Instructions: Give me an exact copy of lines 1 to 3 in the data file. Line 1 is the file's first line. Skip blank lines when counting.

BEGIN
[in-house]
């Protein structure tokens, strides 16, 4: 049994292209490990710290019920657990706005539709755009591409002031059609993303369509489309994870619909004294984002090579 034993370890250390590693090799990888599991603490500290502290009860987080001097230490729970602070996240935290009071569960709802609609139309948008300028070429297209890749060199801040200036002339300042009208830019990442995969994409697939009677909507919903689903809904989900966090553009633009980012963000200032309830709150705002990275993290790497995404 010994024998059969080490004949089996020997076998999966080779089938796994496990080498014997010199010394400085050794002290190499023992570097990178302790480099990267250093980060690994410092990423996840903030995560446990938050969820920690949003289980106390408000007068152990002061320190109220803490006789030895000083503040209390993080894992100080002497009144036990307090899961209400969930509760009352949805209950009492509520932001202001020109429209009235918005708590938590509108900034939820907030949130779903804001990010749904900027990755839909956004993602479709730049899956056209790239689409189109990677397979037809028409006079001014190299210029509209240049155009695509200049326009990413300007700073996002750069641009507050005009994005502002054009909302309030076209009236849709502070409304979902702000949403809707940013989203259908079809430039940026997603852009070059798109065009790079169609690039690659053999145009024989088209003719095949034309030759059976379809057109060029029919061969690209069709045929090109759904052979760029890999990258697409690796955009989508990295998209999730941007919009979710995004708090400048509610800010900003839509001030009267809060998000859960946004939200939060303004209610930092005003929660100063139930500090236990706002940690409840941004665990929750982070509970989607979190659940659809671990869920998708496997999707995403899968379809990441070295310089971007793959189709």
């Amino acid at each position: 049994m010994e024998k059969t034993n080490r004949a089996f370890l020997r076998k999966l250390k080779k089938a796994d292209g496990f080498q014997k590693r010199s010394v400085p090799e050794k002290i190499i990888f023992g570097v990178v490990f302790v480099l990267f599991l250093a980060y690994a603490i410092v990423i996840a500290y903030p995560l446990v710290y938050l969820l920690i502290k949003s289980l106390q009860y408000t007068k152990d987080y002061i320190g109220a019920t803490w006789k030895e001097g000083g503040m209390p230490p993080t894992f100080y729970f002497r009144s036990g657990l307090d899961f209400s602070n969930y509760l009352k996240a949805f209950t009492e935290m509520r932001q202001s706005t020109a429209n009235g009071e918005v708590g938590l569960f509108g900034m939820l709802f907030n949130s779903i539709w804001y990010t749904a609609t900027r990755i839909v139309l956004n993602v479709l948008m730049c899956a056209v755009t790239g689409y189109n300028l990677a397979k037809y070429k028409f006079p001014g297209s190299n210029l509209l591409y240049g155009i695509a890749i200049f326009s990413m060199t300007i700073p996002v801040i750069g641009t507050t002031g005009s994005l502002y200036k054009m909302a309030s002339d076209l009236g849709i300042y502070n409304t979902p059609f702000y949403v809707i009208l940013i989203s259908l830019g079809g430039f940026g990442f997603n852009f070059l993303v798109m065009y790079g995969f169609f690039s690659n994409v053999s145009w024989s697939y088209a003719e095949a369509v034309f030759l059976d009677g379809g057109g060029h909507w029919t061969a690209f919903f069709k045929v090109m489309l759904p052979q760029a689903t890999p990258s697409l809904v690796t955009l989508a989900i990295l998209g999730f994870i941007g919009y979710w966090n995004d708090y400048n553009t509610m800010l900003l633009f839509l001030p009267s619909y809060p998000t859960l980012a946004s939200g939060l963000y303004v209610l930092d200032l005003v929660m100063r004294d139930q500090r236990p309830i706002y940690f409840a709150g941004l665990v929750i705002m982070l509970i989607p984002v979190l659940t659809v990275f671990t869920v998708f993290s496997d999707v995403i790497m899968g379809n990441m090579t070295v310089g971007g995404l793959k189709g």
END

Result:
[in-house]
């Protein structure tokens, strides 16, 4: 049994292209490990710290019920657990706005539709755009591409002031059609993303369509489309994870619909004294984002090579 034993370890250390590693090799990888599991603490500290502290009860987080001097230490729970602070996240935290009071569960709802609609139309948008300028070429297209890749060199801040200036002339300042009208830019990442995969994409697939009677909507919903689903809904989900966090553009633009980012963000200032309830709150705002990275993290790497995404 010994024998059969080490004949089996020997076998999966080779089938796994496990080498014997010199010394400085050794002290190499023992570097990178302790480099990267250093980060690994410092990423996840903030995560446990938050969820920690949003289980106390408000007068152990002061320190109220803490006789030895000083503040209390993080894992100080002497009144036990307090899961209400969930509760009352949805209950009492509520932001202001020109429209009235918005708590938590509108900034939820907030949130779903804001990010749904900027990755839909956004993602479709730049899956056209790239689409189109990677397979037809028409006079001014190299210029509209240049155009695509200049326009990413300007700073996002750069641009507050005009994005502002054009909302309030076209009236849709502070409304979902702000949403809707940013989203259908079809430039940026997603852009070059798109065009790079169609690039690659053999145009024989088209003719095949034309030759059976379809057109060029029919061969690209069709045929090109759904052979760029890999990258697409690796955009989508990295998209999730941007919009979710995004708090400048509610800010900003839509001030009267809060998000859960946004939200939060303004209610930092005003929660100063139930500090236990706002940690409840941004665990929750982070509970989607979190659940659809671990869920998708496997999707995403899968379809990441070295310089971007793959189709």
């Amino acid at each position: 049994m010994e024998k059969t034993n080490r004949a089996f370890l020997r076998k999966l250390k080779k089938a796994d292209g496990f080498q014997k590693r010199s010394v400085p090799e050794k002290i190499i990888f023992g570097v990178v490990f302790v480099l990267f599991l250093a980060y690994a603490i410092v990423i996840a500290y903030p995560l446990v710290y938050l969820l920690i502290k949003s289980l106390q009860y408000t007068k152990d987080y002061i320190g109220a019920t803490w006789k030895e001097g000083g503040m209390p230490p993080t894992f100080y729970f002497r009144s036990g657990l307090d899961f209400s602070n969930y509760l009352k996240a949805f209950t009492e935290m509520r932001q202001s706005t020109a429209n009235g009071e918005v708590g938590l569960f509108g900034m939820l709802f907030n949130s779903i539709w804001y990010t749904a609609t900027r990755i839909v139309l956004n993602v479709l948008m730049c899956a056209v755009t790239g689409y189109n300028l990677a397979k037809y070429k028409f006079p001014g297209s190299n210029l509209l591409y240049g155009i695509a890749i200049f326009s990413m060199t300007i700073p996002v801040i750069g641009t507050t002031g005009s994005l502002y200036k054009m909302a309030s002339d076209l009236g849709i300042y502070n409304t979902p059609f702000y949403v809707i009208l940013i989203s259908l830019g079809g430039f940026g990442f997603n852009f070059l993303v798109m065009y790079g995969f169609f690039s690659n994409v053999s145009w024989s697939y088209a003719e095949a369509v034309f030759l059976d009677g379809g057109g060029h909507w029919t061969a690209f919903f069709k045929v090109m489309l759904p052979q760029a689903t890999p990258s697409l809904v690796t955009l989508a989900i990295l998209g999730f994870i941007g919009y979710w966090n995004d708090y400048n553009t509610m800010l900003l633009f839509l001030p009267s619909y809060p998000t859960l980012a946004s939200g939060l963000y303004v209610l930092d200032l005003v929660m100063r004294d139930q500090r236990p309830i706002y940690f409840a709150g941004l665990v929750i705002m982070l509970i989607p984002v979190l659940t659809v990275f671990t869920v998708f993290s496997d999707v995403i790497m899968g379809n990441m090579t070295v310089g971007g995404l793959k189709g």